Perrigo plans 800 layoffs and $2B share buyback
Perrigo announced this morning that it will lay off about 800 employees globally as part of a restructuring plan, as well as a $2-billion share repurchase plan.
Dublin-based Perrigo, which operates its North American base in Allegan, said the restructuring and share buyback are intended to “drive substantial profit growth in 2016 and beyond” and “deliver shareholder value far superior” to the hostile takeover bid by Mylan.
Perrigo detailed today the various "actions" that comprise its restructuring and repurchase plan.
Perrigo employs about 12,000 people globally, and its employee reduction plan accounts for 6 percent of the company’s global head count.
John Hendrickson, who was promoted to president of global operations and supply chain today, said more than half of the positions that will be eliminated will take place in South Carolina through the intended sale of Perrigo’s U.S. Vitamins, Minerals and Supplements business.
“Without business that we are looking at divesting, there are about 250 jobs globally that will be redundant,” Hendrickson said. “Some of them will be from Allegan.”
Hendrickson said he doesn’t know at this time what the job loss will be in West Michigan. He said he will be looking for redundancies in making decisions about who and where to make cuts.
“It will be from the top all the way down, where we will look for redundancies,” he said.
Hendrickson expects the total jobs in Allegan to remain above 4,000.
“We are going to continue to produce a lot of products at our Allegan and Holland sites,” he said. “We have been expanding jobs in the area and will still be operating on high efficiencies and investing more in those plants.”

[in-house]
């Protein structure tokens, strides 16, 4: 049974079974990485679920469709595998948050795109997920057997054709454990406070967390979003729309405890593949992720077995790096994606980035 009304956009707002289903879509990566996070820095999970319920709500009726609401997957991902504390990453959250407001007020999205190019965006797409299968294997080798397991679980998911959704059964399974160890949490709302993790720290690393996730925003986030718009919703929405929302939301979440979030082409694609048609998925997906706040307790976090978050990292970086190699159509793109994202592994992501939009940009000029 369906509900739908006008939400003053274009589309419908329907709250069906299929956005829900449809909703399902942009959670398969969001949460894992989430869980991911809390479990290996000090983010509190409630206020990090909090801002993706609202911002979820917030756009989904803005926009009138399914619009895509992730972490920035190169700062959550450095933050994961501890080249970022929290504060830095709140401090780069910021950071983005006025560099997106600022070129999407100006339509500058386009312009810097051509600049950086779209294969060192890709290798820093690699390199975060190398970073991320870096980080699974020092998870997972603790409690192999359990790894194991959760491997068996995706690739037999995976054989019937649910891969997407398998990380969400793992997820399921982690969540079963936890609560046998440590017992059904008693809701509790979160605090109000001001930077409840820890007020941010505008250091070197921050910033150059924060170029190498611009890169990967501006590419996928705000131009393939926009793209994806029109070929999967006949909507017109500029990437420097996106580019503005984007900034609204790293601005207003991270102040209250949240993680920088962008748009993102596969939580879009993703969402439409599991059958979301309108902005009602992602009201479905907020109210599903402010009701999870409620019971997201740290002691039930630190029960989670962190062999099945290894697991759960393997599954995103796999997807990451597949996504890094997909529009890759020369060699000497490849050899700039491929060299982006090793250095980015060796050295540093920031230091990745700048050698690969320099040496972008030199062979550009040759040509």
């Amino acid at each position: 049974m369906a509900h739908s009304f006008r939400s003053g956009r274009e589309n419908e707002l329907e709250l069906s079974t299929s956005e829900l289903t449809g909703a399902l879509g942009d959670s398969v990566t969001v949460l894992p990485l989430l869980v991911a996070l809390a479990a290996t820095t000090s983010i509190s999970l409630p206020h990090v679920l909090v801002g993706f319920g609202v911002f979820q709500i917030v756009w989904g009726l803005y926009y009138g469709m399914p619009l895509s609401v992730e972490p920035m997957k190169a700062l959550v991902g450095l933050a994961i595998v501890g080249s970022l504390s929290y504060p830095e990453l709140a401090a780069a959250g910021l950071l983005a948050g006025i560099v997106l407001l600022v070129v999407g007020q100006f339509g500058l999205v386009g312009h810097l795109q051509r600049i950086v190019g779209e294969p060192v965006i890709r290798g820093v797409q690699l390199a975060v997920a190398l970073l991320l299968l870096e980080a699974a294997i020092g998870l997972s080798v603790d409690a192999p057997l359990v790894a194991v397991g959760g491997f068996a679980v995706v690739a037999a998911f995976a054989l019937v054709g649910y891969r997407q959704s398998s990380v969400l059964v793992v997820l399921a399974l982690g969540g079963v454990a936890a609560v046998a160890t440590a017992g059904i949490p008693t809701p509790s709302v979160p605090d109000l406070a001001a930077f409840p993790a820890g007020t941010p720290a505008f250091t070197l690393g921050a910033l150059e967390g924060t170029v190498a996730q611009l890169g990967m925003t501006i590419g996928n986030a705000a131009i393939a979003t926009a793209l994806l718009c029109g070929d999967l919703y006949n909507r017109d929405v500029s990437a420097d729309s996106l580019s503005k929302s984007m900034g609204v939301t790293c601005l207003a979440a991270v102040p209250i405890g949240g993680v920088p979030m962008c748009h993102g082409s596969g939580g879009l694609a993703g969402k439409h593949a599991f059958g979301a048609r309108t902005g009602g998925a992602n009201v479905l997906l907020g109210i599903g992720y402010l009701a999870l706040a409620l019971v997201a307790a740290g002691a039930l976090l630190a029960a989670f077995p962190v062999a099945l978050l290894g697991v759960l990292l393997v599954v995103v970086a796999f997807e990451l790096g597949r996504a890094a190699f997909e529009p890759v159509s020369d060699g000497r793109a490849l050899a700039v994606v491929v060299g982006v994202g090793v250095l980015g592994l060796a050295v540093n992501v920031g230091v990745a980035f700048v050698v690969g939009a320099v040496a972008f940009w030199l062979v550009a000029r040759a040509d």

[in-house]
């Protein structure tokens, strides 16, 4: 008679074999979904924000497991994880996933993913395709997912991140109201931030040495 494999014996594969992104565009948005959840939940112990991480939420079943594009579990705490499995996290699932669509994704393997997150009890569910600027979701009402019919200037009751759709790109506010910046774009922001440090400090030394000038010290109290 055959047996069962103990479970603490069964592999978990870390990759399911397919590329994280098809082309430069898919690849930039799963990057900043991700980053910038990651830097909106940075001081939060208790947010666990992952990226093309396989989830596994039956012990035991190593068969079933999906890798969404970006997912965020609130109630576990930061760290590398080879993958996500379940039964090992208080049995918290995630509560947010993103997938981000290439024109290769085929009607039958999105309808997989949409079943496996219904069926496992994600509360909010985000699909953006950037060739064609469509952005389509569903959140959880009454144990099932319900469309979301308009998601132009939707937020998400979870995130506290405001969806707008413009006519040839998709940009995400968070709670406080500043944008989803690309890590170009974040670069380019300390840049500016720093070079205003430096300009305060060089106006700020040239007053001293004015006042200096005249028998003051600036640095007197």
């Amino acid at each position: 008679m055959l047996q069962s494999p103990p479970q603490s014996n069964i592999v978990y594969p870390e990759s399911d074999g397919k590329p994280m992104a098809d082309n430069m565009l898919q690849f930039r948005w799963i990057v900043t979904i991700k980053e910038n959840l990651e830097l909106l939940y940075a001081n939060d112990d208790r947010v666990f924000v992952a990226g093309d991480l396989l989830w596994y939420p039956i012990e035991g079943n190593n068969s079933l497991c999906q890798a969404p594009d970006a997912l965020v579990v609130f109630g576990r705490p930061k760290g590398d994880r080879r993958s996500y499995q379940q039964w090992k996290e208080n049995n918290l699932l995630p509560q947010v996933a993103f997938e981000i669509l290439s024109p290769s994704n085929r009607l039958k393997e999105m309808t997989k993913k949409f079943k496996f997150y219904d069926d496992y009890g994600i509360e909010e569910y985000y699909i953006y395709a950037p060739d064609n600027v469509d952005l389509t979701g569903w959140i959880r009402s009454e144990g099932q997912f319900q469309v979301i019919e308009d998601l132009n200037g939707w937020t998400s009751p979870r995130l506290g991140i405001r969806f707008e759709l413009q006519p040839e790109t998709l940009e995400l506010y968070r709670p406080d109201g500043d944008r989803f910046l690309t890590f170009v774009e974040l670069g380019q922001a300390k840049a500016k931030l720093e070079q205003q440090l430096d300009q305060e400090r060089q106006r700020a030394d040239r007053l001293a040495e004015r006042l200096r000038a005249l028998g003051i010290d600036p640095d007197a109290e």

Hendrickson said employees who are being laid off will be notified in the next 30 to 60 days, and they will receive severance packages.
Share repurchase plan
The share repurchase plan includes $500 million of repurchases that will be completed by the end of 2015 and an additional $1.5 billion in repurchases that the company expects to complete over the subsequent 24-36 months and are expected to be funded through “available liquidity.”
Consolidation in Ireland
Perrigo said it is taking immediate steps to consolidate its operations, supply chain and procurement management activities into one “global center of excellence” in Ireland to “maximize value” through the elimination of redundancies and enhancement of purchasing power.
Perrigo’s Global R&D leadership will join Global Portfolio Management in Ireland to drive a company-wide product selection and development process.
Perrigo expects annualized operational and tax benefits of $105 million from these initiatives.
Perrigo said it is “accelerating the realization of the benefits from its shared service model and improving operational efficiency by streamlining its organizational structure and eliminating redundant administrative functions."
The company said the changes will strengthen its focus on “organic growth strategies,” while ensuring "efficient global capabilities" in quality, research and development, information technology and services, human resources and finance.